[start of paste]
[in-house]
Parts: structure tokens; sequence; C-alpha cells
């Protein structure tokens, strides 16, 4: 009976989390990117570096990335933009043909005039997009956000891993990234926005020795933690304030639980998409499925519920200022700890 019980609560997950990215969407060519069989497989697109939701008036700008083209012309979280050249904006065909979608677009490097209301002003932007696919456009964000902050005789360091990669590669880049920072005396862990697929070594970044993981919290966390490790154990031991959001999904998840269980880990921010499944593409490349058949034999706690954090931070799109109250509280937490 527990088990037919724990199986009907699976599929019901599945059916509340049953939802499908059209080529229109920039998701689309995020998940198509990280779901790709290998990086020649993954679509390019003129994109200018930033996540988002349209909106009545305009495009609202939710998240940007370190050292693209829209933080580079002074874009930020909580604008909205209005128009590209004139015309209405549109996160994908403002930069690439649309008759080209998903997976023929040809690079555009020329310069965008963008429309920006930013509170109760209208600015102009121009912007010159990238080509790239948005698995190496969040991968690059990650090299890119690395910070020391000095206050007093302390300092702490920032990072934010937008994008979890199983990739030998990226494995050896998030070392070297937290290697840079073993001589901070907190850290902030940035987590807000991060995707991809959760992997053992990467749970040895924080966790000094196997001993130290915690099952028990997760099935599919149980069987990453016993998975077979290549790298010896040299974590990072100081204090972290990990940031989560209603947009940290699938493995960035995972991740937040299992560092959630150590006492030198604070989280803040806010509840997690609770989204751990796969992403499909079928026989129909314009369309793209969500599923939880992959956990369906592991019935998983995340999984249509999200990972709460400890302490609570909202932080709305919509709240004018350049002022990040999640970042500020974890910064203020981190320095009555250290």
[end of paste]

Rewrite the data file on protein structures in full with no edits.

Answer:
[in-house]
Parts: structure tokens; sequence; C-alpha cells
């Protein structure tokens, strides 16, 4: 009976989390990117570096990335933009043909005039997009956000891993990234926005020795933690304030639980998409499925519920200022700890 019980609560997950990215969407060519069989497989697109939701008036700008083209012309979280050249904006065909979608677009490097209301002003932007696919456009964000902050005789360091990669590669880049920072005396862990697929070594970044993981919290966390490790154990031991959001999904998840269980880990921010499944593409490349058949034999706690954090931070799109109250509280937490 527990088990037919724990199986009907699976599929019901599945059916509340049953939802499908059209080529229109920039998701689309995020998940198509990280779901790709290998990086020649993954679509390019003129994109200018930033996540988002349209909106009545305009495009609202939710998240940007370190050292693209829209933080580079002074874009930020909580604008909205209005128009590209004139015309209405549109996160994908403002930069690439649309008759080209998903997976023929040809690079555009020329310069965008963008429309920006930013509170109760209208600015102009121009912007010159990238080509790239948005698995190496969040991968690059990650090299890119690395910070020391000095206050007093302390300092702490920032990072934010937008994008979890199983990739030998990226494995050896998030070392070297937290290697840079073993001589901070907190850290902030940035987590807000991060995707991809959760992997053992990467749970040895924080966790000094196997001993130290915690099952028990997760099935599919149980069987990453016993998975077979290549790298010896040299974590990072100081204090972290990990940031989560209603947009940290699938493995960035995972991740937040299992560092959630150590006492030198604070989280803040806010509840997690609770989204751990796969992403499909079928026989129909314009369309793209969500599923939880992959956990369906592991019935998983995340999984249509999200990972709460400890302490609570909202932080709305919509709240004018350049002022990040999640970042500020974890910064203020981190320095009555250290």